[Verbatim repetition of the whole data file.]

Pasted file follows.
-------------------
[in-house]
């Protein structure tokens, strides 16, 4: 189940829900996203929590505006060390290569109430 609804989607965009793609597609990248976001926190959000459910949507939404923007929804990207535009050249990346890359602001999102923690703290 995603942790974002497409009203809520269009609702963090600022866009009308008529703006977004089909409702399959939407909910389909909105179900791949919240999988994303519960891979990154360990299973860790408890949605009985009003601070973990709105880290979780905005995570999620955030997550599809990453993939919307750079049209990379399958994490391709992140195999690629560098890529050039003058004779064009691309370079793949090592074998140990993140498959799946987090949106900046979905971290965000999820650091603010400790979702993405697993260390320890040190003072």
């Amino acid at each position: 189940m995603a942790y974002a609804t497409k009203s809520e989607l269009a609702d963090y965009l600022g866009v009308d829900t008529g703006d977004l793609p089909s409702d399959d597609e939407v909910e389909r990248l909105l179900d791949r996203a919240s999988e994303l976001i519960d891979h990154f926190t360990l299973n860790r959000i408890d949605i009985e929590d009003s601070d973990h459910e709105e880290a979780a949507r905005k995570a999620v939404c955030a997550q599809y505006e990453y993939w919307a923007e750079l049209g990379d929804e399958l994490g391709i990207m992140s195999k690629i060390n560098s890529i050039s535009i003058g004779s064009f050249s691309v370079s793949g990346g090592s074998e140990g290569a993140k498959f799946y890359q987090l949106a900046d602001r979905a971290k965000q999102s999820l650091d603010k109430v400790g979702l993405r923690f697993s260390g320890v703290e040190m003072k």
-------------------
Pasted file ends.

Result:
[in-house]
């Protein structure tokens, strides 16, 4: 189940829900996203929590505006060390290569109430 609804989607965009793609597609990248976001926190959000459910949507939404923007929804990207535009050249990346890359602001999102923690703290 995603942790974002497409009203809520269009609702963090600022866009009308008529703006977004089909409702399959939407909910389909909105179900791949919240999988994303519960891979990154360990299973860790408890949605009985009003601070973990709105880290979780905005995570999620955030997550599809990453993939919307750079049209990379399958994490391709992140195999690629560098890529050039003058004779064009691309370079793949090592074998140990993140498959799946987090949106900046979905971290965000999820650091603010400790979702993405697993260390320890040190003072």
């Amino acid at each position: 189940m995603a942790y974002a609804t497409k009203s809520e989607l269009a609702d963090y965009l600022g866009v009308d829900t008529g703006d977004l793609p089909s409702d399959d597609e939407v909910e389909r990248l909105l179900d791949r996203a919240s999988e994303l976001i519960d891979h990154f926190t360990l299973n860790r959000i408890d949605i009985e929590d009003s601070d973990h459910e709105e880290a979780a949507r905005k995570a999620v939404c955030a997550q599809y505006e990453y993939w919307a923007e750079l049209g990379d929804e399958l994490g391709i990207m992140s195999k690629i060390n560098s890529i050039s535009i003058g004779s064009f050249s691309v370079s793949g990346g090592s074998e140990g290569a993140k498959f799946y890359q987090l949106a900046d602001r979905a971290k965000q999102s999820l650091d603010k109430v400790g979702l993405r923690f697993s260390g320890v703290e040190m003072k």